The signs your cat has diabetes – What you need to know

The rise of feline diabetes is an issue all pet parents need to be paying attention to.  

Diabetes is when a cat’s blood sugar levels are too high because their pancreas isn’t producing enough of the hormone insulin, or their body isn’t able to use it properly.  

Insulin helps absorb glucose (sugar) from food into the bloodstream, transporting it to a cat’s cells for them to use as energy.    

An inadequate amount of insulin and these cells are starved of this energy, leading to diabetic symptoms that will gradually develop over time.   

If treatment for diabetes is not carried out at an early stage, your cat could become extremely poorly.  

The main signs your cat has diabetes - What to look for

  • Fluctuations in appetite. Cats that are craving food, even after they have been fed, may actually be craving medical attention. Felines with diabetes tend to show signs of hunger because their bodies are not converting the food they eat into energy. This lack of energy can cause an increase in appetite. However, it can also cause some cats to lose their appetite, especially if the diabetes goes undiagnosed for a significant length of time.
  • Weight loss. Diabetes affects the way a body utilizes sugar. In response, it will begin looking for alternative sources of fuel, choosing to break down protein and fat reserves instead. Cats aren’t exactly the biggest of animals, so as these reserves become exhausted, their weight may begin to plummet. Weight loss is linked to a number of health conditions, which is why we recommend regularly weighing your feline to ensure they’re maintaining a healthy size.
  • Frequent urination. This is one of the first signs of diabetes pet parents tend to notice. High blood sugar levels can overwhelm the ability of the kidney to filter glucose, meaning the excess sugar ends up in the urine, pulling extra water along in the process. Healthy cats tend to urinate between two and four times a day, so pay regular attention to their litter box, and check for ‘accidents’ around the house.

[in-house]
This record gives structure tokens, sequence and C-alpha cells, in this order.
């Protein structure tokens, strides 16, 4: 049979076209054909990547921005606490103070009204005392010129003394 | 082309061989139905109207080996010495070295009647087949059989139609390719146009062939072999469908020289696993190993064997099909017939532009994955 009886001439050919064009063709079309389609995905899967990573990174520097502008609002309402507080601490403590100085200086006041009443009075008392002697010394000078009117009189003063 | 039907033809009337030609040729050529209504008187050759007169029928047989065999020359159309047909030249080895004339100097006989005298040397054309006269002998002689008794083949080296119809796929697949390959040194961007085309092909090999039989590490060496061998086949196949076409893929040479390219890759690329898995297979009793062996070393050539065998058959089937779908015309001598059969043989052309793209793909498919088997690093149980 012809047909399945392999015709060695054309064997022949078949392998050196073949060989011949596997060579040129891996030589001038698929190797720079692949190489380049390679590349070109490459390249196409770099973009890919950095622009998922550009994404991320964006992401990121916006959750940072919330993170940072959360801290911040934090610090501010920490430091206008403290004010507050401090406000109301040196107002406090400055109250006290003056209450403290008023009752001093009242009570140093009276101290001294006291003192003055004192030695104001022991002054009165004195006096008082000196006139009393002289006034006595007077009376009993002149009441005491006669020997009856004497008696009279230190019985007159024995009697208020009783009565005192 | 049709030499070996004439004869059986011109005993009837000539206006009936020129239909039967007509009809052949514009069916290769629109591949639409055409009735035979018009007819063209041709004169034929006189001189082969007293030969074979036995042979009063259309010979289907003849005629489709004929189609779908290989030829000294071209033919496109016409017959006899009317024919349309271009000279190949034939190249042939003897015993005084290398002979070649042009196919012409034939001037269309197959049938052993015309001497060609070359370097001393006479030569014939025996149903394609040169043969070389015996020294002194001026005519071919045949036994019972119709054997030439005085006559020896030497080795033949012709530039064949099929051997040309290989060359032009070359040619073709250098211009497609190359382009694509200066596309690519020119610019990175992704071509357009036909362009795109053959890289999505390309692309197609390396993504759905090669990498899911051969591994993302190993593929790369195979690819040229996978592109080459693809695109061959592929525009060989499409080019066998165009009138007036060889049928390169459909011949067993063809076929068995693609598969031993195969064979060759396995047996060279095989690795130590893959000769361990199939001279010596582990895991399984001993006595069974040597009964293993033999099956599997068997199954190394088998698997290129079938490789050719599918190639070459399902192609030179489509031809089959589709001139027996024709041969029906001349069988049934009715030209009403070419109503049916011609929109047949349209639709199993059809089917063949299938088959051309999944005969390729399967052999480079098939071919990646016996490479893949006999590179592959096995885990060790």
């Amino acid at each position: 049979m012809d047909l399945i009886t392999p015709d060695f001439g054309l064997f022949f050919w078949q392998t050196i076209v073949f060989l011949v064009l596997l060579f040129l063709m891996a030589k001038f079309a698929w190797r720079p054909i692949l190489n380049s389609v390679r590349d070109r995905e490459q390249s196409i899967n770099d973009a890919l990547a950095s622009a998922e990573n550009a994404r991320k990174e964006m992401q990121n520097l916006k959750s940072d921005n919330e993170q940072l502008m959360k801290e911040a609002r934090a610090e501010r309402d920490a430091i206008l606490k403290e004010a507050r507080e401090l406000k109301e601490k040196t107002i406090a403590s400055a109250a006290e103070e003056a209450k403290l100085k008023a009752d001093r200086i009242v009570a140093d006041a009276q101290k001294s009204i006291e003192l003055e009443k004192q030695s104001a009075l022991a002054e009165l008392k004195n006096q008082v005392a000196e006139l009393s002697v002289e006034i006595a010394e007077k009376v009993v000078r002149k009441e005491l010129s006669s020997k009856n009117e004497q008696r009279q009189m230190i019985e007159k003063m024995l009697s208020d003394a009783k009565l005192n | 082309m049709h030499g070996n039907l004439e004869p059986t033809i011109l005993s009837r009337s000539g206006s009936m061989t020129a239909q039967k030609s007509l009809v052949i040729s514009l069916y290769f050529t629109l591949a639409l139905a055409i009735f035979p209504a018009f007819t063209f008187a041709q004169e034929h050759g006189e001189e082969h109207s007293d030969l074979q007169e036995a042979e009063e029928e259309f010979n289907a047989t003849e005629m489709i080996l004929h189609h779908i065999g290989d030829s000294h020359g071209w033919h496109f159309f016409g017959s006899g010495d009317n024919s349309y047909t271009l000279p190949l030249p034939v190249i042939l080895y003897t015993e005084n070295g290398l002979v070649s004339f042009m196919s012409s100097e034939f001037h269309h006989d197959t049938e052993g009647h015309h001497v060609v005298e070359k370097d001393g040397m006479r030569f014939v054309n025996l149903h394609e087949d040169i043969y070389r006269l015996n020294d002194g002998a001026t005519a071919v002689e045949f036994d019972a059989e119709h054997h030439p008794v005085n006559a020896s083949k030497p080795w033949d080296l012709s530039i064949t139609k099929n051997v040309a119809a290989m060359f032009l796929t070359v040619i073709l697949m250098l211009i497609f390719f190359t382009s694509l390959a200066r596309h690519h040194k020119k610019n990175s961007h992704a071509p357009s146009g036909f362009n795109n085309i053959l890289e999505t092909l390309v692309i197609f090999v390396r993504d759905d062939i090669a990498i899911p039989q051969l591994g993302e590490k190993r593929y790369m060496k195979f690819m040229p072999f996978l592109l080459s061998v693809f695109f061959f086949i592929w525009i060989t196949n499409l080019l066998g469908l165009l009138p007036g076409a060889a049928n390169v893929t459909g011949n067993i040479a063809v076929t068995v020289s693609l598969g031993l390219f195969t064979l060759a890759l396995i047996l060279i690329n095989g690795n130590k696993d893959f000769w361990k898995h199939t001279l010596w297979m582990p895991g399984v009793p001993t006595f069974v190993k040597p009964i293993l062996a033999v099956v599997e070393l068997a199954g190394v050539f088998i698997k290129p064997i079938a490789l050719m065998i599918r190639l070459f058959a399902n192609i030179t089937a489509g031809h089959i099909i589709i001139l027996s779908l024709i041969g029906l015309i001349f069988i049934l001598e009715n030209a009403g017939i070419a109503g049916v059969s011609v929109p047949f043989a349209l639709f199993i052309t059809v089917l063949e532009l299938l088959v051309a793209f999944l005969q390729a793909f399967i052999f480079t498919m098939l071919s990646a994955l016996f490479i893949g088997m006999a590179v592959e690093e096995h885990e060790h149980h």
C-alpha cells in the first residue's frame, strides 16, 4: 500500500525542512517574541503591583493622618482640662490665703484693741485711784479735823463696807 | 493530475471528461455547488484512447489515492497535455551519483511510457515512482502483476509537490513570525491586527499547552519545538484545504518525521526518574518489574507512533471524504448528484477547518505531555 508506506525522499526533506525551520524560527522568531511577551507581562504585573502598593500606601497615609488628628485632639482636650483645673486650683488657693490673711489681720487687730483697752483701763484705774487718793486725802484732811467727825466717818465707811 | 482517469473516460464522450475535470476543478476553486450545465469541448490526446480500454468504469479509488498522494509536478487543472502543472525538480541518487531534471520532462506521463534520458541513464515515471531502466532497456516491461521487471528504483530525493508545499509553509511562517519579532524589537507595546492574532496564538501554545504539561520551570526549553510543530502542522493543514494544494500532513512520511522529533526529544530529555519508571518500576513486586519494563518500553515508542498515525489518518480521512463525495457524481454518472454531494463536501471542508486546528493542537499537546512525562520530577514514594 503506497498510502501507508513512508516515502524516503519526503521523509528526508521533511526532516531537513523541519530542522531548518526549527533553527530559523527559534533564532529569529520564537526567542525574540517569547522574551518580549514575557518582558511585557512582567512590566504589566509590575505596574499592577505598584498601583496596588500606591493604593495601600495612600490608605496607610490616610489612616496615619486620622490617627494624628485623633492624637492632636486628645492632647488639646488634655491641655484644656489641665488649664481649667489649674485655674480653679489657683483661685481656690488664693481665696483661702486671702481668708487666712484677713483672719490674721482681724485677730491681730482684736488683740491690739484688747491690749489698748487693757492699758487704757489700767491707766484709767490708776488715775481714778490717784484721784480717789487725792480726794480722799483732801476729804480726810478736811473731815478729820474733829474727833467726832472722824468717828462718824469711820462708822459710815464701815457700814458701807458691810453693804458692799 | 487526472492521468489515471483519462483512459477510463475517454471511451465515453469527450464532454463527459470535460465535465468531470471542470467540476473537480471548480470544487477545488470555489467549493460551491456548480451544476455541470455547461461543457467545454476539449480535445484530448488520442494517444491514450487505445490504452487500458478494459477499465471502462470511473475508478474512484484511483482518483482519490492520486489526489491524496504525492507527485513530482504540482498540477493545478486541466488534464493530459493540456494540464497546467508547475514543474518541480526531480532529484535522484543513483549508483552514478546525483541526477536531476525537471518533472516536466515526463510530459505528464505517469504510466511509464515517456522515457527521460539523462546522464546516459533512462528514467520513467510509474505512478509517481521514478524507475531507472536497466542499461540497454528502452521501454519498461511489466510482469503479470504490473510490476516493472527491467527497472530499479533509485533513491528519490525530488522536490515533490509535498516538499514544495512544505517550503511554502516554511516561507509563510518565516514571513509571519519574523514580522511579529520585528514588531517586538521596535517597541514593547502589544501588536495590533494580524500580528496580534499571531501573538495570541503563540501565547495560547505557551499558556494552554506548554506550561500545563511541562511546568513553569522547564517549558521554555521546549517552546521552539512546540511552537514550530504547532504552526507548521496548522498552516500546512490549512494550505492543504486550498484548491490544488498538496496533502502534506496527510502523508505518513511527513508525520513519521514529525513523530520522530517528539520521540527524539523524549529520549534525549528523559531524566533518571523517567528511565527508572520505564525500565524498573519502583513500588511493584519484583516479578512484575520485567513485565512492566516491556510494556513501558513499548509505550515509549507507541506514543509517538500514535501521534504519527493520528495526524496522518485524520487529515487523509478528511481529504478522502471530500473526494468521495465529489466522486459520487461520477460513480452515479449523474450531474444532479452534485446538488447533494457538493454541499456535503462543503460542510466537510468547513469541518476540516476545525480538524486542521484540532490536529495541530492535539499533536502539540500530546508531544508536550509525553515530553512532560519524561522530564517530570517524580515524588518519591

• Excessive drinking (or evidence of an increased thirst). Abnormal thirst will often go hand in hand with frequent urination, and is definitely another diabetes red flag. If you’ve noticed you’re filling up their water bowl a lot more than usual recently, it may be time to contact your vet.
  • Low energy. Frequent urination combined with abnormal thirst is a recipe for dehydration, and with it extreme tiredness. Your cat may not be the most active of pets – a common feline characteristic – but if they’re sleeping longer than usual, and no longer showing an interest in playing or jumping on furniture, you should seriously consider taking them for a check-up.
  • Condition of their fur. Diabetes can cause a cat’s usually pristine coat to turn dull and oily. They may even develop flakes or dandruff. Obviously there’s a number of reasons why a feline’s fur may suddenly lose its luster, so check for other symptoms before jumping to any conclusions.

When to get veterinary help

Our cats mean the world to us, and so it can be tempting to pick up the phone to the vet every single time we think something is even slightly amiss.  

Not every diabetes symptom means the worst possible diagnosis though.  

A dull or matted coat, for instance, could be the result of fleas. Or their recent lethargy may be down to a lack of sleep, or stress brought on by a change in routine.  

We’re not for one second saying these symptoms may not require medical intervention, but it’s sometimes worth spending a day or two trying to get to the root cause of the issue before taking a trip to the vets. 

With an illness such as diabetes, we do recommend erring on the side of caution if you believe your cat is symptomatic. Symptoms such as weight loss or a decreased appetite, especially when combined with frequent urination, are big red flags and even if diabetes isn’t the cause, there may be another underlying condition that is seriously affecting the quality of your cat’s life.  

Can diabetes be cured?

Starting diabetes treatment early can prevent months of pain and suffering.  

While diabetes is an illness that can be controlled – through insulin injections, changes to diet, medication – it is not generally a condition that can be cured. 

So, even if your cat goes into remission, regular check-ups will still need to be performed, and you will need to be extra vigilant in watching out for symptoms.  

All that being said, there is no reason why your feline shouldn’t go on to live a happy and healthy life for many years to come.  

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